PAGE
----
Mapping Banks' Russian and Ukrainian Exposures
Some lenders cut back after the first invasion of Ukraine. Others did not. All are poised to write down tens of billions of dollars of assets.
First things first: I recorded a podcast on Sunday with Jordan Schneider and Adam Tooze about the situation in Europe that I recommend if you have time.
As of last summer, banks headquartered outside Russia had a little more than $100 billion of direct exposure to borrowers in Russia net of risk transfers, plus nearly $50 billion in exposure through derivatives, credit commitments, and guarantees, according to the consolidated banking statistics published by the Bank for International Settlements.1 Banks in the allied countries could therefore be facing more than $100 billion of losses now that sanctions have largely cut off the Russian financial system from access to dollars, euros, yen, pounds, Swiss francs, and other major currencies. Global banks held about $11 billion of claims on Ukrainian borrowers net of risk transfers as of last summer, plus $2 billion in credit guarantees.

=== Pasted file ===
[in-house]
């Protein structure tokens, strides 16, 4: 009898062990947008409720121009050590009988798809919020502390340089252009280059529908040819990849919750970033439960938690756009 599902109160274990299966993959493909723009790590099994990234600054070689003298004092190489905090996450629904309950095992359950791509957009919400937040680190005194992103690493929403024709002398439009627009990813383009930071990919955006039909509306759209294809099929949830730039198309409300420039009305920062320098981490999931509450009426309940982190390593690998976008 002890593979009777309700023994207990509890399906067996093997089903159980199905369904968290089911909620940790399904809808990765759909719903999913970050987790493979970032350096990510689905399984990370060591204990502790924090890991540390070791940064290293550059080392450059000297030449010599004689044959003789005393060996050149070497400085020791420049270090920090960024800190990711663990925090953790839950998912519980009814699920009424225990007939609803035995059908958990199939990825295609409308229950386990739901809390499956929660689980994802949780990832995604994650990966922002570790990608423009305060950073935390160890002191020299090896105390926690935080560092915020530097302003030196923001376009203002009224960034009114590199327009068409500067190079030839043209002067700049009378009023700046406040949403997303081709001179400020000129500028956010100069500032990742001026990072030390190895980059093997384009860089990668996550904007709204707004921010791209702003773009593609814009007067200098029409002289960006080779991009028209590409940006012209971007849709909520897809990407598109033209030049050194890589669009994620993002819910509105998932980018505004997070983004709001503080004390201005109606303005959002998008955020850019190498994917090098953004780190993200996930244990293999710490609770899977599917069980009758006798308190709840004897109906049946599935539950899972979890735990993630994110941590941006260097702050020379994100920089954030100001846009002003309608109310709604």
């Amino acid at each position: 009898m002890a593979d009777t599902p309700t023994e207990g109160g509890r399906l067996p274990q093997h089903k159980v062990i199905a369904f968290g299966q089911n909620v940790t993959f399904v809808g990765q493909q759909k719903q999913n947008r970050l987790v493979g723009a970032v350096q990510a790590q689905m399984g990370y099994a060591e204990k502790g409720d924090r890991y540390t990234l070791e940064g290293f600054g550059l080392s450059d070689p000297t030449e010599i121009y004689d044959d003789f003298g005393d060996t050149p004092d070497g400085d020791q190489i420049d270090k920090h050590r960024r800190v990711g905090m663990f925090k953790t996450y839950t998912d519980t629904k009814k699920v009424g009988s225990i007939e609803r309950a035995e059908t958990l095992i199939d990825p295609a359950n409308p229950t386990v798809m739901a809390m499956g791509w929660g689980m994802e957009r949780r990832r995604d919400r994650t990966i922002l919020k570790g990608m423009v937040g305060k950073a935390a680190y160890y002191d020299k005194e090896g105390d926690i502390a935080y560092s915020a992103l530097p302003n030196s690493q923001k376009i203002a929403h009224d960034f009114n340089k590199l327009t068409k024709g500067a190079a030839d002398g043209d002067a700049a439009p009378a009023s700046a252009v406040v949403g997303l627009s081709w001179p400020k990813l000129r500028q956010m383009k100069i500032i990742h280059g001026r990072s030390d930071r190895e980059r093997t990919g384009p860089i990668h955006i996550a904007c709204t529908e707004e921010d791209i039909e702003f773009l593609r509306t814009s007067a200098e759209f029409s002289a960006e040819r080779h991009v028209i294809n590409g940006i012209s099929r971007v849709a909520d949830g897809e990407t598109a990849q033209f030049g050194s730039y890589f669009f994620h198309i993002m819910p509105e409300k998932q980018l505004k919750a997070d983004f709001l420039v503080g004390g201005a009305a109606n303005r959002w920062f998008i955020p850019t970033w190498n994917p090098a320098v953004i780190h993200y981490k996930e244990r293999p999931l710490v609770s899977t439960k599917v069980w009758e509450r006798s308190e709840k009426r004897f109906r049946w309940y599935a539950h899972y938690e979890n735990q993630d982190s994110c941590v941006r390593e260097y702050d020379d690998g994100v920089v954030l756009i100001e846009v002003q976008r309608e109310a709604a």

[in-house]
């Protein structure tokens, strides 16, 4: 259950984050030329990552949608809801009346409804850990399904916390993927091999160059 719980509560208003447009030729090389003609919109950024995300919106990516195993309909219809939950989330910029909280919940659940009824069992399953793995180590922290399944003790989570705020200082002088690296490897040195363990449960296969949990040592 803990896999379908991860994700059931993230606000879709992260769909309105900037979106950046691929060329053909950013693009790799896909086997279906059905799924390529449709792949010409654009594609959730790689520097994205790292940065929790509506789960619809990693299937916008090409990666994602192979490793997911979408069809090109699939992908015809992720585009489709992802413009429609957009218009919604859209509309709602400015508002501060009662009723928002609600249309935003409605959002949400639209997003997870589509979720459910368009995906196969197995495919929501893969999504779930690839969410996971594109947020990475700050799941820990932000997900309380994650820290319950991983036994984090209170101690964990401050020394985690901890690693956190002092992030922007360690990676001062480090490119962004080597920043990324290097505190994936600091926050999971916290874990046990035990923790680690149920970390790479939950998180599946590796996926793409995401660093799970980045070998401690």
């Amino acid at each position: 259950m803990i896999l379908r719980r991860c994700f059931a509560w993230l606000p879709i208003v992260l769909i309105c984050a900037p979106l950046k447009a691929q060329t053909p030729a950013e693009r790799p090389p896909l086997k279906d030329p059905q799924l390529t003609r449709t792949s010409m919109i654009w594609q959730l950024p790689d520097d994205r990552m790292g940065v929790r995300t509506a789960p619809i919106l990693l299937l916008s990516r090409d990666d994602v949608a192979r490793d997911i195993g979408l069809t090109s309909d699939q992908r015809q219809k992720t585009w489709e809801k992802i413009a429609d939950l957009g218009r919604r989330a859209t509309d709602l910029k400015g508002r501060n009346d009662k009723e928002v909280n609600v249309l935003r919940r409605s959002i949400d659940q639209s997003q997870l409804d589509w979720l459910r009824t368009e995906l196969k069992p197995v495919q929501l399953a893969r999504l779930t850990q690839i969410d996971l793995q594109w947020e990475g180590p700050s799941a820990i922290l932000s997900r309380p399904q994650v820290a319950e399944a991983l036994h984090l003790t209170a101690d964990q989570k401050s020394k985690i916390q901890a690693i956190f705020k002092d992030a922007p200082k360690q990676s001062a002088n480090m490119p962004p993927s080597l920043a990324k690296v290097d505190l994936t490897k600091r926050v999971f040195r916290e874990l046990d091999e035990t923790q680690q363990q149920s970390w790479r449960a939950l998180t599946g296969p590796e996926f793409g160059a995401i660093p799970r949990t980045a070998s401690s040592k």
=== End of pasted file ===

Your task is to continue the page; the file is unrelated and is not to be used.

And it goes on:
But it could have been a lot worse. As recently as 2013, banks headquartered in the U.S., Europe, and Japan had more than $250 billion of claims on Russian borrowers net of risk transfers, plus nearly $200 billion of other exposures. They also had about $27 billion of claims on Ukrainian borrowers, as well $24 billion of credit guarantees. Unsurprisingly, global banks reduced their Russia and Ukraine exposures dramatically after the first invasion of Ukraine and the imposition of sanctions.
Not all banking systems responded to the events of 2014 in the same way. While some lenders cut back dramatically, others did not. Even those that stayed changed the composition of their exposure in ways that have reduced their risks.